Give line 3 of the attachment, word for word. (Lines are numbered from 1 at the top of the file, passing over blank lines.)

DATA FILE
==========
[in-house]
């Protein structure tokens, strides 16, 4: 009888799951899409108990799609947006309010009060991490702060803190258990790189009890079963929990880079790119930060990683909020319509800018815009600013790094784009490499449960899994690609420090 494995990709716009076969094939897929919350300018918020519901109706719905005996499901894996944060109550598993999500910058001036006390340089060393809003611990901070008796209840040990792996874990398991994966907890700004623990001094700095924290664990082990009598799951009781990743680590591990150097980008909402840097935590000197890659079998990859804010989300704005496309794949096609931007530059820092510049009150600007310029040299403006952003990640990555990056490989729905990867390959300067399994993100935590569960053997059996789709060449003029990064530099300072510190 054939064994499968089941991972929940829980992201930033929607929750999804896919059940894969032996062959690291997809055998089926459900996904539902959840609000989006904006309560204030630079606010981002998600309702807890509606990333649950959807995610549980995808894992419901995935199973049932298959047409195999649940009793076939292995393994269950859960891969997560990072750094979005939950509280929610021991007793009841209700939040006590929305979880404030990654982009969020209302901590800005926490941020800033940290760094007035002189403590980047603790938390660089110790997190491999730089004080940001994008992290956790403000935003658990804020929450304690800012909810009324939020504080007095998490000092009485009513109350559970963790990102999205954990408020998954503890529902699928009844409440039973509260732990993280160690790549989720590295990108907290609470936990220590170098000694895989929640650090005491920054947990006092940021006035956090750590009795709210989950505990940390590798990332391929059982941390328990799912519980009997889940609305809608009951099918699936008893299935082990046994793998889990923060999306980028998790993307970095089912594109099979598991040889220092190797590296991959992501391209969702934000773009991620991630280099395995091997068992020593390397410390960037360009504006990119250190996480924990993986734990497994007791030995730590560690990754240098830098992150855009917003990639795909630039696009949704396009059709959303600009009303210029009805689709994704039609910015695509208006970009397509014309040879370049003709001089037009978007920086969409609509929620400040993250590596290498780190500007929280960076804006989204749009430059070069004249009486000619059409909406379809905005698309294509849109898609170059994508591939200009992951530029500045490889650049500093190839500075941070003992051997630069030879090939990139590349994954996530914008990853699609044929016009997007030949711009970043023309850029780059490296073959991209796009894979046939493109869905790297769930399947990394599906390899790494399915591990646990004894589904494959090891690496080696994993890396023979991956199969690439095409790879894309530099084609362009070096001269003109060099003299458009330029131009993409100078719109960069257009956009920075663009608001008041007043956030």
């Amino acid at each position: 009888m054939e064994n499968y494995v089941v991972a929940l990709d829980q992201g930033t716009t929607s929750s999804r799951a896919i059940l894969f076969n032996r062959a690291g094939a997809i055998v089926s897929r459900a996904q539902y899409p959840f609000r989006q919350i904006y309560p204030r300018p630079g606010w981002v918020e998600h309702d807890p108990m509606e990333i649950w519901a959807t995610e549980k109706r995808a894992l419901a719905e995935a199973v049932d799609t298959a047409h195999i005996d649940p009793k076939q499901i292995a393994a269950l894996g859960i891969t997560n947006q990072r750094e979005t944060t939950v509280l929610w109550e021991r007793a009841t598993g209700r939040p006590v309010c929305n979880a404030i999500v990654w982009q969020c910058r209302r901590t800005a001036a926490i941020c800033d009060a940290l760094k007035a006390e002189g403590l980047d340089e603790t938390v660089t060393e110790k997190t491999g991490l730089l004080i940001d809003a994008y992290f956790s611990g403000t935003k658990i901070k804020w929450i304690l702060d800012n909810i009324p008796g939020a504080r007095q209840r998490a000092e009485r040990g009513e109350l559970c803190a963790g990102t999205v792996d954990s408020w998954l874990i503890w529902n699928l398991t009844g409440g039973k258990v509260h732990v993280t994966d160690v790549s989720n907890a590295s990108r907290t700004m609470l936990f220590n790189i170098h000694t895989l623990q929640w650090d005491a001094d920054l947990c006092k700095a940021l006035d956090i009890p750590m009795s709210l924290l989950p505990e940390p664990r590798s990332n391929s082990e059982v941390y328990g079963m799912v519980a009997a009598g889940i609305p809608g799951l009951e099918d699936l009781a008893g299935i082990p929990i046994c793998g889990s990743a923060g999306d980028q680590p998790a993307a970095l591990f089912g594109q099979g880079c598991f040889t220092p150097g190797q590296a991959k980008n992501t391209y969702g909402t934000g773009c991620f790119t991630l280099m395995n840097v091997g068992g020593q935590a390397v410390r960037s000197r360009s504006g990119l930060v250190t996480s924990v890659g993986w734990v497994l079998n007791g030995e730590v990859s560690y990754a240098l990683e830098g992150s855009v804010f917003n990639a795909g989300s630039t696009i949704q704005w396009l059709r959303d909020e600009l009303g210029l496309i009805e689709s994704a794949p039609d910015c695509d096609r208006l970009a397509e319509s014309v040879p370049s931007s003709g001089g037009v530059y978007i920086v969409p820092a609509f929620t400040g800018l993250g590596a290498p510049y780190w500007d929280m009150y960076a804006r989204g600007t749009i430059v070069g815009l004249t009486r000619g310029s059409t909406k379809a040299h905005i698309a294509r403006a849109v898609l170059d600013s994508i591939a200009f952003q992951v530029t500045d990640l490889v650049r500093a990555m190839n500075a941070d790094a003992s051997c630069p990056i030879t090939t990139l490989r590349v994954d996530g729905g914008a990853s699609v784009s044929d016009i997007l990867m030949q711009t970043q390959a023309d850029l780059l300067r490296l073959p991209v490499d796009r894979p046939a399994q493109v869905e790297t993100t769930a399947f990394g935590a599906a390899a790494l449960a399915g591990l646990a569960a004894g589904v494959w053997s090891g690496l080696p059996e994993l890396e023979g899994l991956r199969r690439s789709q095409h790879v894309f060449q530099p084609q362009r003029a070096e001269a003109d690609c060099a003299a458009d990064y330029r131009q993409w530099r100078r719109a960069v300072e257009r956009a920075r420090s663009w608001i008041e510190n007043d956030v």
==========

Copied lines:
């Amino acid at each position: 009888m054939e064994n499968y494995v089941v991972a929940l990709d829980q992201g930033t716009t929607s929750s999804r799951a896919i059940l894969f076969n032996r062959a690291g094939a997809i055998v089926s897929r459900a996904q539902y899409p959840f609000r989006q919350i904006y309560p204030r300018p630079g606010w981002v918020e998600h309702d807890p108990m509606e990333i649950w519901a959807t995610e549980k109706r995808a894992l419901a719905e995935a199973v049932d799609t298959a047409h195999i005996d649940p009793k076939q499901i292995a393994a269950l894996g859960i891969t997560n947006q990072r750094e979005t944060t939950v509280l929610w109550e021991r007793a009841t598993g209700r939040p006590v309010c929305n979880a404030i999500v990654w982009q969020c910058r209302r901590t800005a001036a926490i941020c800033d009060a940290l760094k007035a006390e002189g403590l980047d340089e603790t938390v660089t060393e110790k997190t491999g991490l730089l004080i940001d809003a994008y992290f956790s611990g403000t935003k658990i901070k804020w929450i304690l702060d800012n909810i009324p008796g939020a504080r007095q209840r998490a000092e009485r040990g009513e109350l559970c803190a963790g990102t999205v792996d954990s408020w998954l874990i503890w529902n699928l398991t009844g409440g039973k258990v509260h732990v993280t994966d160690v790549s989720n907890a590295s990108r907290t700004m609470l936990f220590n790189i170098h000694t895989l623990q929640w650090d005491a001094d920054l947990c006092k700095a940021l006035d956090i009890p750590m009795s709210l924290l989950p505990e940390p664990r590798s990332n391929s082990e059982v941390y328990g079963m799912v519980a009997a009598g889940i609305p809608g799951l009951e099918d699936l009781a008893g299935i082990p929990i046994c793998g889990s990743a923060g999306d980028q680590p998790a993307a970095l591990f089912g594109q099979g880079c598991f040889t220092p150097g190797q590296a991959k980008n992501t391209y969702g909402t934000g773009c991620f790119t991630l280099m395995n840097v091997g068992g020593q935590a390397v410390r960037s000197r360009s504006g990119l930060v250190t996480s924990v890659g993986w734990v497994l079998n007791g030995e730590v990859s560690y990754a240098l990683e830098g992150s855009v804010f917003n990639a795909g989300s630039t696009i949704q704005w396009l059709r959303d909020e600009l009303g210029l496309i009805e689709s994704a794949p039609d910015c695509d096609r208006l970009a397509e319509s014309v040879p370049s931007s003709g001089g037009v530059y978007i920086v969409p820092a609509f929620t400040g800018l993250g590596a290498p510049y780190w500007d929280m009150y960076a804006r989204g600007t749009i430059v070069g815009l004249t009486r000619g310029s059409t909406k379809a040299h905005i698309a294509r403006a849109v898609l170059d600013s994508i591939a200009f952003q992951v530029t500045d990640l490889v650049r500093a990555m190839n500075a941070d790094a003992s051997c630069p990056i030879t090939t990139l490989r590349v994954d996530g729905g914008a990853s699609v784009s044929d016009i997007l990867m030949q711009t970043q390959a023309d850029l780059l300067r490296l073959p991209v490499d796009r894979p046939a399994q493109v869905e790297t993100t769930a399947f990394g935590a599906a390899a790494l449960a399915g591990l646990a569960a004894g589904v494959w053997s090891g690496l080696p059996e994993l890396e023979g899994l991956r199969r690439s789709q095409h790879v894309f060449q530099p084609q362009r003029a070096e001269a003109d690609c060099a003299a458009d990064y330029r131009q993409w530099r100078r719109a960069v300072e257009r956009a920075r420090s663009w608001i008041e510190n007043d956030v």